Chapter 4 is Dwellers in the Darkness. It features five short sections on the various kinds of creatures you might find underground with one or two examples of each. "Spirits of the Underworld" are represented by the spelid, the cave-dwelling variety of nymph. Griffins are given as example of a species of "Living Fossils" from an alternate history, and the Zwerg is a Neanderthal that has survived into the present day. "Cave Creatures" are represented by Scuttlers, fleshy worms with a paralytic bite that swarm over and devour the unwary. Nightfolk, who are trogdolytic humanoid carrion-eaters, represent "Burrowers." And "Life Under Pressure" describes the Crystalloids, sapient creatures who live on the surface of the Earth's solid iron core, in the sea of iron formed by its molten outer core. If you are wondering how a race that lives in such an extreme environment could ever interact with the PCs in your campaign, never fear. The chapter closes out with a Tech Level 11 surface suit for the Crystalloid explorer, and a box giving the under-the-hood mechanics for their stats.
Chapter 5, Adventures Underground, focuses on underground environments as the backdrop or setting for adventures. There is a box describing different sorts of cave, and sections on underground areas as recent discoveries, as ongoing excavations, and as entire worlds. This is followed by a page offering five campaign seeds, covering genres from fantasy to historical adventure to space-faring science fiction. This chapter is very short at only three pages, and I would rate it as the least useful part of the book. I find myself wishing that the ideas here had either been expanded upon or left out.
The book ends with a two-page appendix, Recommended Reading (which actually covers books, film, television, and music) and an index.
Strengths and Weaknesseslink
The main strength of this book, and it is a big one, is the great deal of crunch you get with it. This book packs quite a bit into 37 pages: 5 new templates, 3 new Talents, 2 new Standard Operating Procedure perks, 1 new Code of Honor, 4 new techniques, 6 new spells and 1 new form of Divination, 24 new pieces of equipment, including 3 new vehicles types, and 6 new creatures, not including the god Ymir.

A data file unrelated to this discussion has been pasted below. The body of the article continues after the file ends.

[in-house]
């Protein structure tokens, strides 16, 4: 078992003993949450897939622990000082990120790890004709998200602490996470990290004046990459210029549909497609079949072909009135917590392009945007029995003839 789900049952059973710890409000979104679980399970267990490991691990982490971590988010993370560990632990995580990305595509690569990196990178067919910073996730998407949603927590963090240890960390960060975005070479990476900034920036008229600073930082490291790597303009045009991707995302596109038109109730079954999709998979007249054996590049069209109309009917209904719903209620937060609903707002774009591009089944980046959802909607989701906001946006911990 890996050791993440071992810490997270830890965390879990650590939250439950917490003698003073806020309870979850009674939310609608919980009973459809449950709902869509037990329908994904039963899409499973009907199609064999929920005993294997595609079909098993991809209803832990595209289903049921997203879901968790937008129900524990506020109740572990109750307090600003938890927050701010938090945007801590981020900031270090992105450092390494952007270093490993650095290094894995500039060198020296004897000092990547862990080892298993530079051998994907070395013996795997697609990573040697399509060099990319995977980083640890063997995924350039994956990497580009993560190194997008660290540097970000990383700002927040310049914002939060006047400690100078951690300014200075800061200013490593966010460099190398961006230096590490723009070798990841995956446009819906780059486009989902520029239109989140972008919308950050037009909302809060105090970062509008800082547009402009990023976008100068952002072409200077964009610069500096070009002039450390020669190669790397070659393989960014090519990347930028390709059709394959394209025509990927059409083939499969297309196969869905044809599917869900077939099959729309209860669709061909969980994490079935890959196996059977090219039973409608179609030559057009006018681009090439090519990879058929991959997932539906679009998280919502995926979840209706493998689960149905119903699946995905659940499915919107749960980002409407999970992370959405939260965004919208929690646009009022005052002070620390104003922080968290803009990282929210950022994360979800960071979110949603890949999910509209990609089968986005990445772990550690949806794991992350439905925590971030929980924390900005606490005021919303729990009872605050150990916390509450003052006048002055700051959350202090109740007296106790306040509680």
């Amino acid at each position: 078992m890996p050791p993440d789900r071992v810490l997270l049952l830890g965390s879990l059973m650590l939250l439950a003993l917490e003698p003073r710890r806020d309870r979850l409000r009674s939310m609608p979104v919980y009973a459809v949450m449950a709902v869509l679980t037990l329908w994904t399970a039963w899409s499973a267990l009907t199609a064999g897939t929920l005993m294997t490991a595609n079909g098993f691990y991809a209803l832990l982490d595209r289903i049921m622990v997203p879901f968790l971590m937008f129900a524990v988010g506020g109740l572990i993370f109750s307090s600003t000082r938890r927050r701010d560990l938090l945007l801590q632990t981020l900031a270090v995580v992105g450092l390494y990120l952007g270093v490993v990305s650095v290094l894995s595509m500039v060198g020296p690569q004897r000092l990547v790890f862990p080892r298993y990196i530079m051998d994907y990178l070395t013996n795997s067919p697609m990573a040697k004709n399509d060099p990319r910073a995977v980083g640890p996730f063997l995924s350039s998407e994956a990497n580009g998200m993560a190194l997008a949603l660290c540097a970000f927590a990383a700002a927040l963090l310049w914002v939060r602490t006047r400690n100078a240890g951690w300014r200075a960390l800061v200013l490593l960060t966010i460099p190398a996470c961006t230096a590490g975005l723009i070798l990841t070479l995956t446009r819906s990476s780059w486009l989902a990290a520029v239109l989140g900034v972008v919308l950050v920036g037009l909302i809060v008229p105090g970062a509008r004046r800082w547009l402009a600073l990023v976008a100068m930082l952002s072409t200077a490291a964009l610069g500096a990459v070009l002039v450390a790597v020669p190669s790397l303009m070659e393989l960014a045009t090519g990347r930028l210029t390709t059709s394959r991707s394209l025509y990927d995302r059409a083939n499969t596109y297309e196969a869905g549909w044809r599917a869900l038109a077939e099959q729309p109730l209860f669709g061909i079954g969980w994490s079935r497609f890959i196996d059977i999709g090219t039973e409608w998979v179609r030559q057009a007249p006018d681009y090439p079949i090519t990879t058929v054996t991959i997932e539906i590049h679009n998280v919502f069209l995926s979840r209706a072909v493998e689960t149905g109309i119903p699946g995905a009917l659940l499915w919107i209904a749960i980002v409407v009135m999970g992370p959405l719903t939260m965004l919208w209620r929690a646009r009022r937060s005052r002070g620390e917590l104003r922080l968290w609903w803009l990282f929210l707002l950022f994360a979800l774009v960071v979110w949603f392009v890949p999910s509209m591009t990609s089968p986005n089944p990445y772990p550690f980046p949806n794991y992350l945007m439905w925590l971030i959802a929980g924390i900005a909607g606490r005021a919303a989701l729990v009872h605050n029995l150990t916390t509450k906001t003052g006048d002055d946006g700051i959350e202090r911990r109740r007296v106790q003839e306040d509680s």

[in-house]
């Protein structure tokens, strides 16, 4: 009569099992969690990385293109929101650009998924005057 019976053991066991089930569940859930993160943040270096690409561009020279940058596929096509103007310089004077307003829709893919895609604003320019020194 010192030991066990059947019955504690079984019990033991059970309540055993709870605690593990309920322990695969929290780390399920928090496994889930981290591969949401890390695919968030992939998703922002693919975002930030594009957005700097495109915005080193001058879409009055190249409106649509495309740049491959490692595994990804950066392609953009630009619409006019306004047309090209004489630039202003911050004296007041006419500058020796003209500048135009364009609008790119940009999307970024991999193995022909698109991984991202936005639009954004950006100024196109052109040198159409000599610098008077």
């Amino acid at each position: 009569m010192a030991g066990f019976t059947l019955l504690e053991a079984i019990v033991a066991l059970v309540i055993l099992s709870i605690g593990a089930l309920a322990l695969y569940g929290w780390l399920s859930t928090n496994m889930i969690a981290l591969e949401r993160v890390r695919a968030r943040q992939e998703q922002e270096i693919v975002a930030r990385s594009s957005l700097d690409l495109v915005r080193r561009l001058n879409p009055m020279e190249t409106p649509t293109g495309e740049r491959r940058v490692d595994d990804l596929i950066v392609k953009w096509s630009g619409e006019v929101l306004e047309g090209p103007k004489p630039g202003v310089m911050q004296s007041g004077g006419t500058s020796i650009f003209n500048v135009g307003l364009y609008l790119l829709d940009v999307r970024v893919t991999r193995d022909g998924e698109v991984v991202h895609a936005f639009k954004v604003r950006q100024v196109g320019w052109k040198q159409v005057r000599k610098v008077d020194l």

But the book is more than just a big pile of traits. The descriptions of the underground environment and the rules for dealing with them are integrated well, and the templates and creatures span a wide enough range of genres that just about any game will find something useful.
As for weaknesses, it is difficult to find anything significant to complain about. As noted above, I thought the final chapter, Adventures Underground, was too brief to be very useful. Also, there's some inconsistency about wheelbarrows: an "average wheelbarrow load" is given as 0.1 cubic yards on page 13, but on page 26, we are told that a wheelbarrow "carries a load of six cubic feet," which is more than twice as much. If a flaw of that magnitude doesn't ruin your game, you will probably like the book.
Who will find this book useful?
For GURPS players, dungeon-delving games will obviously benefit from this book, but many other campaigns would benefit as well. Old West games have gold mines, horror games have ancient crypts, zombie survival games have ruined, partially-collapsed buildings, supers games have hidden underground lairs, and so on. The rules on senses and moving around in a constricted environment would be useful in environments that aren't even underground, such as a derelict space dreadnaught. I would recommend this book for just about any campaign, because if you read these rules, you will be looking for an excuse to send your players into a cave or a crypt or a subway tunnel or something. There's just something fun about exploring the dark underground that no other location can quite match.
For non-GURPS games, the book still offers many uses. The first chapter, aside from stats for the god Ymir and the damage calculations for destroying the Earth, is entirely system-neutral. The second chapter has information on hazards and unexpected conditions that would help in any system. The third chapter is largely concerned with GURPS mechanics, but the equipment list gives prices in dollars and weights in pounds, so it might not be too difficult to convert. The fourth chapter's creatures are GURPS-specific in their stats, but the ideas behind the stats might be useful. The fifth chapter is again system-neutral.
Style and Presentation
The book is cleanly and clearly laid out. There is a table of contents and an index, both useful. The text is well-written and well-edited, and the only place I noticed a typo was in the index. I rate the text and layout a 5 out of 5.
The art, unfortunately, is typical for a GURPS publication. It ranges from uninspiring to bad, but there isn't very much of it. Apart from two small accent pieces, all the interior art is shown in a collage on the front cover, so if you look at the free preview, you can judge for yourself. There's nothing that's absolutely horrible, so I give the art a 2 out of 5.
GURPS Underground Adventures is an excellent book. If the PCs in your game ever venture underground, buy this book. If the PCs in your game don't ever venture underground, buy this book, and you will suddenly want them to.